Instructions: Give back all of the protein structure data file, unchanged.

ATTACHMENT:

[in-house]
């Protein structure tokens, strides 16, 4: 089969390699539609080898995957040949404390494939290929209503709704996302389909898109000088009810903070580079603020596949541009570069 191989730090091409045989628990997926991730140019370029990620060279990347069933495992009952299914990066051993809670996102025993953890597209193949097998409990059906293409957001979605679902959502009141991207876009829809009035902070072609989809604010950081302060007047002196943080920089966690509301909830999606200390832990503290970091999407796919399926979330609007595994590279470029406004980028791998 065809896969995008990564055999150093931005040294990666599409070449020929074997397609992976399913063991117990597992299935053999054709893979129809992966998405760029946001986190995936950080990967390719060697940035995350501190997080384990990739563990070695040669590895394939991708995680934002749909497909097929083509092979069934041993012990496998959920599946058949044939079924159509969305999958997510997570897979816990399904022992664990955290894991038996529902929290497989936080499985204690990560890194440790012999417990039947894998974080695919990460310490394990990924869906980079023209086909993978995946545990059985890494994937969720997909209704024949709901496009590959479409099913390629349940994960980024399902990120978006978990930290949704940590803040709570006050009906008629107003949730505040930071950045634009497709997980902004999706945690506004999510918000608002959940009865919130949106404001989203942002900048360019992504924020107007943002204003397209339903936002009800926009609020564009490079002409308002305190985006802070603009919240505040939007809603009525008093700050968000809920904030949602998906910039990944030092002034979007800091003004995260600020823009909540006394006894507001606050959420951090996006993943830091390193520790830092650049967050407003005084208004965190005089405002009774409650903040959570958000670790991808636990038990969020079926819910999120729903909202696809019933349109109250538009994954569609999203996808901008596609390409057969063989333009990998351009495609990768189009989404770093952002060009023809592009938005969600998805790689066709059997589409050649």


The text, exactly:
[in-house]
């Protein structure tokens, strides 16, 4: 089969390699539609080898995957040949404390494939290929209503709704996302389909898109000088009810903070580079603020596949541009570069 191989730090091409045989628990997926991730140019370029990620060279990347069933495992009952299914990066051993809670996102025993953890597209193949097998409990059906293409957001979605679902959502009141991207876009829809009035902070072609989809604010950081302060007047002196943080920089966690509301909830999606200390832990503290970091999407796919399926979330609007595994590279470029406004980028791998 065809896969995008990564055999150093931005040294990666599409070449020929074997397609992976399913063991117990597992299935053999054709893979129809992966998405760029946001986190995936950080990967390719060697940035995350501190997080384990990739563990070695040669590895394939991708995680934002749909497909097929083509092979069934041993012990496998959920599946058949044939079924159509969305999958997510997570897979816990399904022992664990955290894991038996529902929290497989936080499985204690990560890194440790012999417990039947894998974080695919990460310490394990990924869906980079023209086909993978995946545990059985890494994937969720997909209704024949709901496009590959479409099913390629349940994960980024399902990120978006978990930290949704940590803040709570006050009906008629107003949730505040930071950045634009497709997980902004999706945690506004999510918000608002959940009865919130949106404001989203942002900048360019992504924020107007943002204003397209339903936002009800926009609020564009490079002409308002305190985006802070603009919240505040939007809603009525008093700050968000809920904030949602998906910039990944030092002034979007800091003004995260600020823009909540006394006894507001606050959420951090996006993943830091390193520790830092650049967050407003005084208004965190005089405002009774409650903040959570958000670790991808636990038990969020079926819910999120729903909202696809019933349109109250538009994954569609999203996808901008596609390409057969063989333009990998351009495609990768189009989404770093952002060009023809592009938005969600998805790689066709059997589409050649």